Just like you found for the determination of stellar properties, finding the distance to the galaxies is essential for comparing the galaxies against each other. In order to determine the luminosities and masses of the galaxies and the distribution of the mass inside the galaxies, you must first know the distances to them. Is that galaxy in our telescope bright because it is producing a lot of energy or because it is close to us? Are the stars moving quickly in a galaxy because the combined mass is large or because the distances inside the galaxy are small? You need to find the distance to the galaxy to be sure.
One method of determining the distance discussed above uses the period-luminosity relation of Cepheid variable stars to derive the distance from the apparent brightness of the Cepheids. This works for the nearby galaxies. To find the distance to galaxies farther away, other standard candle techniques involving objects more luminous than Cepheids like supernova explosions or supergiant stars are used. Unfortunately, their luminosities are not as well known or uniform, so there is greater uncertainty in the derived distances to the very distant galaxies.
Another method uses the width of a galaxy's spectral lines. The width of the absorption lines from the stars or the radio emission lines from the gas in a galaxy depend on the amount of stellar motion in the galaxy. Most galaxies are too far away for us to resolve the fine-scale details of the internal motions in the galaxies. The spectrum of far away galaxies is from the combined motions of all of the material in them.
Some stars in a far away galaxy are moving toward us, so their absorption lines will be blueshifted. Other stars will have redshifted lines because they are moving away from us. The resulting spectral lines from the entire galaxy blend together to form a FAT line. The same effect is seen with the gas motions (caused by heat and rotation) inside a single star or gas cloud in our galaxy. The more random motion there is in an elliptical galaxy, the greater the spread in the distribution of velocities and the fatter the resulting galaxy spectral lines will be. More massive galaxies have more gravity so their stars are accelerated to faster orbital speeds. More massive galaxies should have broader lines and if the luminosity correlates with the mass, the more massive galaxies should have greater luminosity.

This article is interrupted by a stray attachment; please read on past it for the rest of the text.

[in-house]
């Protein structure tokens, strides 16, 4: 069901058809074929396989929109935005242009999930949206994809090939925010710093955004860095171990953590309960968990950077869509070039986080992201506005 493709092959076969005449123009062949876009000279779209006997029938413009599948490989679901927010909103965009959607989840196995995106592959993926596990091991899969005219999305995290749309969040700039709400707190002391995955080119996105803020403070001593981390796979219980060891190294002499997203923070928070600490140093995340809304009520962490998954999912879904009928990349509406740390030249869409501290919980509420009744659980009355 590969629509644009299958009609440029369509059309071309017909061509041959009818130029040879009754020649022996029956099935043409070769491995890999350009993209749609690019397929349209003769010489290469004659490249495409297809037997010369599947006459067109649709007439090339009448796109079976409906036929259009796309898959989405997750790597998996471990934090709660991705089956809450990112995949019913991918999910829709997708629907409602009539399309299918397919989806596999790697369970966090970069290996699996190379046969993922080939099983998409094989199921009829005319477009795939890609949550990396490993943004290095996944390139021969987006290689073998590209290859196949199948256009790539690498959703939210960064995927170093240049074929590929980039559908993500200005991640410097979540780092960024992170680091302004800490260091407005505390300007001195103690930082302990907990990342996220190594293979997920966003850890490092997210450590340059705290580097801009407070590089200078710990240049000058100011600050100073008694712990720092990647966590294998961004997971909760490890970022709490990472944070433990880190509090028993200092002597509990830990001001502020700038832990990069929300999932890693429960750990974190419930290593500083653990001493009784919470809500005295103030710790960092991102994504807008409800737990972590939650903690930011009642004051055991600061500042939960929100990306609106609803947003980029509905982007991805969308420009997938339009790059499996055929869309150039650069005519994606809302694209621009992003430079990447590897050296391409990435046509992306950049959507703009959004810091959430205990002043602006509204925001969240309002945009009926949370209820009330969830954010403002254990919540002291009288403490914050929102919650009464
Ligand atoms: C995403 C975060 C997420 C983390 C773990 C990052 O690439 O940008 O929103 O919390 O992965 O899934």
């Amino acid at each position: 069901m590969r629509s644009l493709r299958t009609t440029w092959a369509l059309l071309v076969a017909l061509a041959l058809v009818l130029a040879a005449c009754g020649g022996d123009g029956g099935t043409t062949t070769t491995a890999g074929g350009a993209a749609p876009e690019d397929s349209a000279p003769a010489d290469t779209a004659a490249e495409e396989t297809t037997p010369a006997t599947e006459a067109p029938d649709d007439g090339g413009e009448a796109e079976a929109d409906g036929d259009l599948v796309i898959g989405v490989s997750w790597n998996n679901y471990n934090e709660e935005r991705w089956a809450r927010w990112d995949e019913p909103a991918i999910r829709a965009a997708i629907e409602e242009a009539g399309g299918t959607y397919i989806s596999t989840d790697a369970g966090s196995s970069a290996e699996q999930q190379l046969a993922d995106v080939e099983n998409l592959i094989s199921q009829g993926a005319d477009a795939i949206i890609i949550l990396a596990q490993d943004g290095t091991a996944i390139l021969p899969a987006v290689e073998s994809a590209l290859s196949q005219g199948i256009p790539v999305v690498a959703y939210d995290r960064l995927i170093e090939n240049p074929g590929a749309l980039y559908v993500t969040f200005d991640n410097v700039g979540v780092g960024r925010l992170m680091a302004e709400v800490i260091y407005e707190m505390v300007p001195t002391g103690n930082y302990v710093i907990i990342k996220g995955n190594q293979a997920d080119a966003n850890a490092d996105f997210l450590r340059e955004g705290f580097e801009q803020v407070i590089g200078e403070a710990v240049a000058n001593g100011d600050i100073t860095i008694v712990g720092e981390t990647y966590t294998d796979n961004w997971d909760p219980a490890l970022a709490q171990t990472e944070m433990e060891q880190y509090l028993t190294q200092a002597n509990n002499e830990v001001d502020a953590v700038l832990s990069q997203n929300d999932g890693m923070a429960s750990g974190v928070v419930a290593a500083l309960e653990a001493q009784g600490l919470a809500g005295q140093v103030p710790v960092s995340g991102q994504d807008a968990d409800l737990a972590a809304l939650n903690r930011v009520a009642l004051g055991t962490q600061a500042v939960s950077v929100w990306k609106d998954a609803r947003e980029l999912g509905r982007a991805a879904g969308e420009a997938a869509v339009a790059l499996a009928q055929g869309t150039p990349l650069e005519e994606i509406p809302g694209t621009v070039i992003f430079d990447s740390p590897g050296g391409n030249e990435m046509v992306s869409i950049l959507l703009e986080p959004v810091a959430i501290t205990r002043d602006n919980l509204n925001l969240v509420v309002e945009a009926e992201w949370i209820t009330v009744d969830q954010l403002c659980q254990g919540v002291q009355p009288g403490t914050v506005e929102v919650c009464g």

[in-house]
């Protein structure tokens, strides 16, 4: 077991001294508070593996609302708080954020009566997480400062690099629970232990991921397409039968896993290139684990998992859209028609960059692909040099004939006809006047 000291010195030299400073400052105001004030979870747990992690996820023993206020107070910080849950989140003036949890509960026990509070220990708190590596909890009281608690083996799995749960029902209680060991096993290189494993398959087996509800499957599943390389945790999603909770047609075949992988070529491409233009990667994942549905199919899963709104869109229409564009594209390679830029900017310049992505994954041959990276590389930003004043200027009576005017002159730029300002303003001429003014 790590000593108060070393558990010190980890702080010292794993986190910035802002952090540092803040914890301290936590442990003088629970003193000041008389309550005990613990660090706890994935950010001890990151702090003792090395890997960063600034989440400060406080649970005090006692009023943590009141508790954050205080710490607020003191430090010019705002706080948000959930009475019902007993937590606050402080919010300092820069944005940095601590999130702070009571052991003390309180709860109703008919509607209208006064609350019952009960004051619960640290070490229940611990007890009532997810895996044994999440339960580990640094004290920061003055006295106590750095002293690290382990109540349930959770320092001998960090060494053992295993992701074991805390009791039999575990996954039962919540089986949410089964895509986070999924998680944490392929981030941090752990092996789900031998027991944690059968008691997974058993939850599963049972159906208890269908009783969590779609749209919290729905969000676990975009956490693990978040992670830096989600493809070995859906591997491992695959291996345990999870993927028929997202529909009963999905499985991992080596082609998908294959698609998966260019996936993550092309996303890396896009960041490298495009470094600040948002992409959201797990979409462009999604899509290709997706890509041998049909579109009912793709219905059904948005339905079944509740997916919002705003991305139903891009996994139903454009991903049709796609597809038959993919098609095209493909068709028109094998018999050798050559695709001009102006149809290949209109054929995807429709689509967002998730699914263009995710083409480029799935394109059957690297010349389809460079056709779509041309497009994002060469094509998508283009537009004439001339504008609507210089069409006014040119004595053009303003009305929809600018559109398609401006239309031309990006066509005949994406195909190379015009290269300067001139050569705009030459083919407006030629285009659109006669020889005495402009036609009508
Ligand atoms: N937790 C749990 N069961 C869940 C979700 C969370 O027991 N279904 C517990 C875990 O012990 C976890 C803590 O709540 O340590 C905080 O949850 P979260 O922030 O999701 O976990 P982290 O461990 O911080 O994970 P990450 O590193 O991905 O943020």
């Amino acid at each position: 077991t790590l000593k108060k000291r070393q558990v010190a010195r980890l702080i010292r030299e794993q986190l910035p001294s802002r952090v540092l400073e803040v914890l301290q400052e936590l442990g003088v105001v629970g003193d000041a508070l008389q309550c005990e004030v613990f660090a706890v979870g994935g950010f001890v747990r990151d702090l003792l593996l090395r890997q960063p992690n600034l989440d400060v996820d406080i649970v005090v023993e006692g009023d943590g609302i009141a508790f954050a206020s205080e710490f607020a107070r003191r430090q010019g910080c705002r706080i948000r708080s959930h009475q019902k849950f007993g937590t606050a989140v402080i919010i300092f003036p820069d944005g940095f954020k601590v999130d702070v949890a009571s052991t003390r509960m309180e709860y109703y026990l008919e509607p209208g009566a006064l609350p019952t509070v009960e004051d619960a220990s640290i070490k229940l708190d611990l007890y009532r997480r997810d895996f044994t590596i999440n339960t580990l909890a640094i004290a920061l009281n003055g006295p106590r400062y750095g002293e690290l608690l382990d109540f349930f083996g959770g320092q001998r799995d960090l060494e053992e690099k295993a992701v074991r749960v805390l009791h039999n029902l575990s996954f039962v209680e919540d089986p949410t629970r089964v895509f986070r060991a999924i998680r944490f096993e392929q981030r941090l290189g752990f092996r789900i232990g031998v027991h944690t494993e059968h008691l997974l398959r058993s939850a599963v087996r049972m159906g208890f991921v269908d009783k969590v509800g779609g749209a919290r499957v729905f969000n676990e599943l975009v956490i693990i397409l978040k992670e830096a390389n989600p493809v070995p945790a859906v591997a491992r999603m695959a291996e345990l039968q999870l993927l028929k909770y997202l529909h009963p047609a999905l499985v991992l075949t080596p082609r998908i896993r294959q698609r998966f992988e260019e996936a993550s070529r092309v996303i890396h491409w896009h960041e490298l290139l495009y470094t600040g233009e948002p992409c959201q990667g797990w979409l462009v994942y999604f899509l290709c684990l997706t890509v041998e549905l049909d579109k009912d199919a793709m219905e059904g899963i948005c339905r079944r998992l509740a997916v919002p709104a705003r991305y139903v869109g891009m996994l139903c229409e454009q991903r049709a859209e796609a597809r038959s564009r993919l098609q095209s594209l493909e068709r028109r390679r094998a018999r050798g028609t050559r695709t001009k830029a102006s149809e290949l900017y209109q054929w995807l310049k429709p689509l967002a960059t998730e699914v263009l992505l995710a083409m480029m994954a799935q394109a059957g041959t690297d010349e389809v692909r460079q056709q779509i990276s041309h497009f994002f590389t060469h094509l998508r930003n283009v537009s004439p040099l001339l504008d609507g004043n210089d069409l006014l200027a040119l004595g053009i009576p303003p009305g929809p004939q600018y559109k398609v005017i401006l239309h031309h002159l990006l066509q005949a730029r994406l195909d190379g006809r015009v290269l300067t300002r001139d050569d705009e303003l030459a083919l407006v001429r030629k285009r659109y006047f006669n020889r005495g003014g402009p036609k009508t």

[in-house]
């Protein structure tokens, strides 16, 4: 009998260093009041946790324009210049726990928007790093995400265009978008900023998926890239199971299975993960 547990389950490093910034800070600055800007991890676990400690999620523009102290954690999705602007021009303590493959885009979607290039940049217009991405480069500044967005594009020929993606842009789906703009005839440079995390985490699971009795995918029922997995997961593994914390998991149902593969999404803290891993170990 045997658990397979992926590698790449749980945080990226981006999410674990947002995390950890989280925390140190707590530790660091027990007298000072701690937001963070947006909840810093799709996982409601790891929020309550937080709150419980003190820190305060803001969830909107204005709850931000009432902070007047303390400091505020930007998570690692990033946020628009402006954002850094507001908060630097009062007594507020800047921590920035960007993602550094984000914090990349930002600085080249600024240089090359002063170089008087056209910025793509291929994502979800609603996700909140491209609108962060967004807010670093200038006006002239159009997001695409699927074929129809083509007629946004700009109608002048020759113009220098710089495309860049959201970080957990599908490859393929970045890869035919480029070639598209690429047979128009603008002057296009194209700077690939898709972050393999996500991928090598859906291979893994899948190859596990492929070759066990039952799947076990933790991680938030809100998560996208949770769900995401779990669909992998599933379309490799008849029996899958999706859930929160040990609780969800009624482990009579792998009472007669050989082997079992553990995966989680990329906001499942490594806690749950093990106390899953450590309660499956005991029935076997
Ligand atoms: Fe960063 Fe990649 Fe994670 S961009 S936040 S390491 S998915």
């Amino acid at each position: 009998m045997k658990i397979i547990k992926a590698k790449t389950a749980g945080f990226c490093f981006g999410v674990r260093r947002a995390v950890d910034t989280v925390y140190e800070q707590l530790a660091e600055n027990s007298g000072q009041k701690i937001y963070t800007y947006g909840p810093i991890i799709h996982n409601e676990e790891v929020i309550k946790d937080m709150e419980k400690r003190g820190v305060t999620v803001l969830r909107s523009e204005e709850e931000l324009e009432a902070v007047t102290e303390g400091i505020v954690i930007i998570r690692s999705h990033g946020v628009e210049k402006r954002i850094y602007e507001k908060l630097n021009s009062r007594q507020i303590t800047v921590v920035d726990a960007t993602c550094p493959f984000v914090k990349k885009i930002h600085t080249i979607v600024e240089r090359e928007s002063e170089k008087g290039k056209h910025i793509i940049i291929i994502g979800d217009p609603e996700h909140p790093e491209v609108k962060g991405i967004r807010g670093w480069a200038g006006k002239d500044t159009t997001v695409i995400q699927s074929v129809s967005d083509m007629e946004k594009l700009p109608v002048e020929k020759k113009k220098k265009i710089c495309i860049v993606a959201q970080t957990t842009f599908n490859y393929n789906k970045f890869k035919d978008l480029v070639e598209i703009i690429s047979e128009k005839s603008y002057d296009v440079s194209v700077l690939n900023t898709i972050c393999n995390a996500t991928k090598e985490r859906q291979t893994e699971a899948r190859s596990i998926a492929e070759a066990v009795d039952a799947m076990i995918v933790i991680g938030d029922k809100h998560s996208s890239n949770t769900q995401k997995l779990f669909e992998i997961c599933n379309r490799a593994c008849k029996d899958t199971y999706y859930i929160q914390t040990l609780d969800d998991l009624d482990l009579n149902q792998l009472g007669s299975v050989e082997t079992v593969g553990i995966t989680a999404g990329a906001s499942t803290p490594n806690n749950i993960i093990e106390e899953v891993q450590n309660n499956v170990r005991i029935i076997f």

Sandra Faber and Robert Jackson discovered in 1976 a simple relation between the spread of velocities (called the velocity dispersion) and the luminosity of elliptical galaxies. For the inner few kiloparsecs of the elliptical galaxies, the velocity dispersion = 220 × (L/L*)0.25, where L* is a characteristic galaxy luminosity (around 10 billion solar luminosities). This is known as the Faber-Jackson relation. An elliptical galaxy's luminosity can be found from the velocity dispersion of the stars in the central few kiloparsecs of the galaxy.
In 1977 Brent Tully and Richard Fisher discovered a similar relation between the rotational velocity of the disk and the luminosity of a spiral galaxy. The rotational velocity is found from the 21-cm emission of the neutral atomic hydrogen gas in the outer parts of the disk. The rotation curve is flat in the outer parts of most galactic disks (dark matter!). The part of a spiral galaxy's disk that is rotating toward us will have its lines blueshifted. The part of the disk rotating away from us will have its lines redshifted. The 21-cm emission from a galaxy of small angular size will be the blended result of the emission from all parts of the disk. The faster the disk rotates, the broader the 21-cm emission line will be. The Tully-Fisher relation for the infrared luminosity is: circular velocity = 220 × (L/L*)0.22. Infrared is used to lessen the effect of the dust in our galaxy and in the other spiral galaxy. The luminosity of the galaxy is found from the width of the 21-cm emission line and the distance is then derived using the apparent brightness and the inverse square law. The methods of determining the distances to the galaxies are summarized in the ``Steps to the Hubble Constant'' section.